“Be kind, for everyone you meet is fighting a hard battle” - Often attributed to Plato but likely from Ian McLaren (pseudonym of Reverend John Watson)

Sunday, August 30, 2015

A box of rocks?

I've blogged on a few occasions regarding energy storage, most recently a "LightSail Energy redux" (though I'll be updating that in the near future to revise an inaccuracy with respect to LightSail's ability to produce commercially in their existing Berkeley facility). But there are lots of ideas for storage out there, from molten salt to bags of air beneath the sea and many others. But a new one caught my eye not too long ago that seemed out of cloud cuckoo land.

The firm touting this technology is Heindl Energy and their concept is to cut an annulus around rock and space beneath the rock, thereby creating a rock mass piston in a rock mass cylinder. Water would be pumped in to lift the rock when excess energy (or cheap energy if arbitrage is the name of the game) is available and let the rock descend, pumping the water through turbines when energy is needed or expensive.

The idea is that the piston diameter is equal to its length, and it would be raised and lowered a length equal to its radius, so half or more of the piston would always be beneath the ground surface.

One claimed advantage is that, unlike pumped hydro or underground compressed air energy storage, the geological feature necessary for the storage is more easily found (though, obviously, they can't be built just any old place).

Another is that the density of rock is greater than that of water and so a smaller volume of rock is needed for a given potential energy availability (though the factor is only about 2.5 or so).

It's easy to show that the available energy, ignoring efficiency losses of various kinds, is $E=(2\rho_{r}+\frac{3}{2}\rho_w)\pi gr^{4}$  where $\rho_r$ is rock density, $\rho_w$ is water density, $\pi$ is, well, $\pi$, $g$ is the acceleration of gravity, and $r$ is the radius of the rock piston. Note that the length of the piston is $2r$ and the height to which it's raised is $r$. Thus, the storage available scales with the fourth power of the radius. But, since construction is really all about the surface of the piston, construction time and cost scales approximately with the square of the radius. So, in this case, size truly matters! Doubling the radius gives approximately 16 times the capacity for "only" four times the construction cost and difficulty.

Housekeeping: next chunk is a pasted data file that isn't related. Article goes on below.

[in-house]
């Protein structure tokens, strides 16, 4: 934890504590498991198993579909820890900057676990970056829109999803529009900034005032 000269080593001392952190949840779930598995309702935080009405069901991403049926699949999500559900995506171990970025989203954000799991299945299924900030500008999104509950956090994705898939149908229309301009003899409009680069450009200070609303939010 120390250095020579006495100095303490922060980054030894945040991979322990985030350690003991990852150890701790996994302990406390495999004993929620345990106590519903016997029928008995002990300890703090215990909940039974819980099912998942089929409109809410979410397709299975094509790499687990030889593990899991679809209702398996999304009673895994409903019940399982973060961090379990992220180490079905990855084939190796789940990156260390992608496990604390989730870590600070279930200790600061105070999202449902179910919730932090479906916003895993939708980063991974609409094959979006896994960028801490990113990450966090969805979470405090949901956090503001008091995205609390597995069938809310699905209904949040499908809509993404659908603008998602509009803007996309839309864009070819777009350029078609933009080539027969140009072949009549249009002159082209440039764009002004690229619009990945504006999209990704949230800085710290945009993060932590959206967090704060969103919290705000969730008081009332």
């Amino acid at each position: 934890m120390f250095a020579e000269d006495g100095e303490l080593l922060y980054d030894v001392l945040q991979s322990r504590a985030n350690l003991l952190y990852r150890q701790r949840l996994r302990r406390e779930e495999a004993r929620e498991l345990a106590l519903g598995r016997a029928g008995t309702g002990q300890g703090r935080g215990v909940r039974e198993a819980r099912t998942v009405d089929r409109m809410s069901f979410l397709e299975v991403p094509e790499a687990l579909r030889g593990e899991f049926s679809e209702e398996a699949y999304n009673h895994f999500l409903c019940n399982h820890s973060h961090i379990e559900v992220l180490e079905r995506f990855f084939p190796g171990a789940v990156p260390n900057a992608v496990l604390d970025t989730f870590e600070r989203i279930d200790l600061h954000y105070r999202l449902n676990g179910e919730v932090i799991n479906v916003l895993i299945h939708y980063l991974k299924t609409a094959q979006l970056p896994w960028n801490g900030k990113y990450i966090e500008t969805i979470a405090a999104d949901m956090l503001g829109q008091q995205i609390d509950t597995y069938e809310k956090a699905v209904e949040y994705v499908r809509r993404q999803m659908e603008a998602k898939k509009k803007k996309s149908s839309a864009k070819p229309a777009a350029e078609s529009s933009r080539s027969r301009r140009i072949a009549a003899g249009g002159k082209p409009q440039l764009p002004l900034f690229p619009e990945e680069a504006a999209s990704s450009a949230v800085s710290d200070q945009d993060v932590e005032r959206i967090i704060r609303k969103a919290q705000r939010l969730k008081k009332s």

A bit of an issue is that the Heidl site "Idea & Function" page gives the energy as $(2\rho_r\frac{3}{2}\rho_w)\pi gr^{4}$. I'm sure it's a typo and I've emailed them to mention it but still, it doesn't lend confidence. Nevertheless, I used Wolfram Mathematica to check on the validity of the table shown on that page and it's actually conservative. They claim efficiency of 85% but I have to reduce efficiency to 57% or so to hit their numbers. Update: I received an email from Dr. Eduard Heindl recognizing the typo and stating that it has now been fixed. Dr. Heindl agreed that such an error on the technical page should not have taken place.

Unlike many storage scheme sites and descriptions, Heidl limits their discussion to quantity (gigawatt hours) and doesn't, as far as I could find, discuss power (the rate at which energy can be delivered by such a system). Both metrics are, of course, crucial and this site has the opposite of my typical frustration. They also provide no discussion of any load following capabilities.

We're talking here about a very large project. Using their numbers, 8 gigawatt hours of storage requires a 125 meter radius piston (250 meters or over 2 1/2 football fields across). Such a piston would weigh about 35.2 million (short) tons! To lift it would require water pressure of about 64 bar (though their table shows 52 bar).

Such pressures would demand a lot from the seals between the piston and cylinder walls, otherwise, the system would act as a 250 meter diameter circular fountain! Heidl discusses the seal system here and it appears to be quite innovative (a rolling seal against, apparently, a steel cylinder sleeve) but I see no indication that a pilot plant has confirmed that it will work. The devil, as always, is in the details.

Finally, how many? If a single 250 meter diameter rock piston can store 8 gigawatt hours, what is required to provide stable delivery from renewable sources so that the need for fossil fuel burning base load, spinning reserve, and peaker plants can be minimized with increasing penetration of intermittent renewable sources? According to Heidl's site, Germany currently needs 1,600 gigawatt hours of storage, of which only 40 have so far been provided. Therefore, Germany currently needs 195 such storage facilities!

In the Q & A, Heidl estimates that the system is of comparable cost to pumped hydro storage at a radius of 100 meters, and less expensive above that due to the scaling factors mentioned above. They also estimate a minimum of 2 years of planning and 3 to 4 years of construction per facility. And my experience is that the grander the scale of the project, the less likely it is to meet budget and schedule estimates. And this has never been tried.

While I think that it's a long shot that this type of system will ever see widespread use, the bigger picture is the scale of the undertaking needed to provide sufficient storage for deep grid scale intermittent penetration regardless of the system used. I think that distributed generation and local storage are key to providing a sustainable energy future through renewable sources.

Note: R.I.P. BB King.

1 comment:

MrGantri said...

Man! I never understand what you're talking about BUT I always come away happily ignorant - lol